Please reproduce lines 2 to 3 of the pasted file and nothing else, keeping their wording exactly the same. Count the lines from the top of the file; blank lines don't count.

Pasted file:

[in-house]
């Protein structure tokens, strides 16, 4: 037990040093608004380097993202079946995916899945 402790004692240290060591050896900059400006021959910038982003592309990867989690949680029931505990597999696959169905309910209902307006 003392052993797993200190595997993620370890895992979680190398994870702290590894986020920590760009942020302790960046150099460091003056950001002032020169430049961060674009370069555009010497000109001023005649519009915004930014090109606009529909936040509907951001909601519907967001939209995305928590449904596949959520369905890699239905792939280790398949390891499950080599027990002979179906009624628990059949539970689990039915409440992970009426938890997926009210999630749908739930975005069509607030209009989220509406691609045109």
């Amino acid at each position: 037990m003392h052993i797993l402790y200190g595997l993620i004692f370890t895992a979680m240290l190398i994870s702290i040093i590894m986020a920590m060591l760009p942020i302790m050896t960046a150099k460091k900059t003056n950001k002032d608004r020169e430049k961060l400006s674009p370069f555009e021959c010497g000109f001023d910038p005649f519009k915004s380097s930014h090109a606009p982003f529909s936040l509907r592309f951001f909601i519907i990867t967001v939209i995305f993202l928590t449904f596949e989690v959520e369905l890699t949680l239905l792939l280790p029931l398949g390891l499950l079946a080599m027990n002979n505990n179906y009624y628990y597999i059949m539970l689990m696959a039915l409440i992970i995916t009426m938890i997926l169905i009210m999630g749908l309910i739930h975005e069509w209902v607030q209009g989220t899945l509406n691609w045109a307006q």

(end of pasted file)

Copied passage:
């Protein structure tokens, strides 16, 4: 037990040093608004380097993202079946995916899945 402790004692240290060591050896900059400006021959910038982003592309990867989690949680029931505990597999696959169905309910209902307006 003392052993797993200190595997993620370890895992979680190398994870702290590894986020920590760009942020302790960046150099460091003056950001002032020169430049961060674009370069555009010497000109001023005649519009915004930014090109606009529909936040509907951001909601519907967001939209995305928590449904596949959520369905890699239905792939280790398949390891499950080599027990002979179906009624628990059949539970689990039915409440992970009426938890997926009210999630749908739930975005069509607030209009989220509406691609045109």
């Amino acid at each position: 037990m003392h052993i797993l402790y200190g595997l993620i004692f370890t895992a979680m240290l190398i994870s702290i040093i590894m986020a920590m060591l760009p942020i302790m050896t960046a150099k460091k900059t003056n950001k002032d608004r020169e430049k961060l400006s674009p370069f555009e021959c010497g000109f001023d910038p005649f519009k915004s380097s930014h090109a606009p982003f529909s936040l509907r592309f951001f909601i519907i990867t967001v939209i995305f993202l928590t449904f596949e989690v959520e369905l890699t949680l239905l792939l280790p029931l398949g390891l499950l079946a080599m027990n002979n505990n179906y009624y628990y597999i059949m539970l689990m696959a039915l409440i992970i995916t009426m938890i997926l169905i009210m999630g749908l309910i739930h975005e069509w209902v607030q209009g989220t899945l509406n691609w045109a307006q």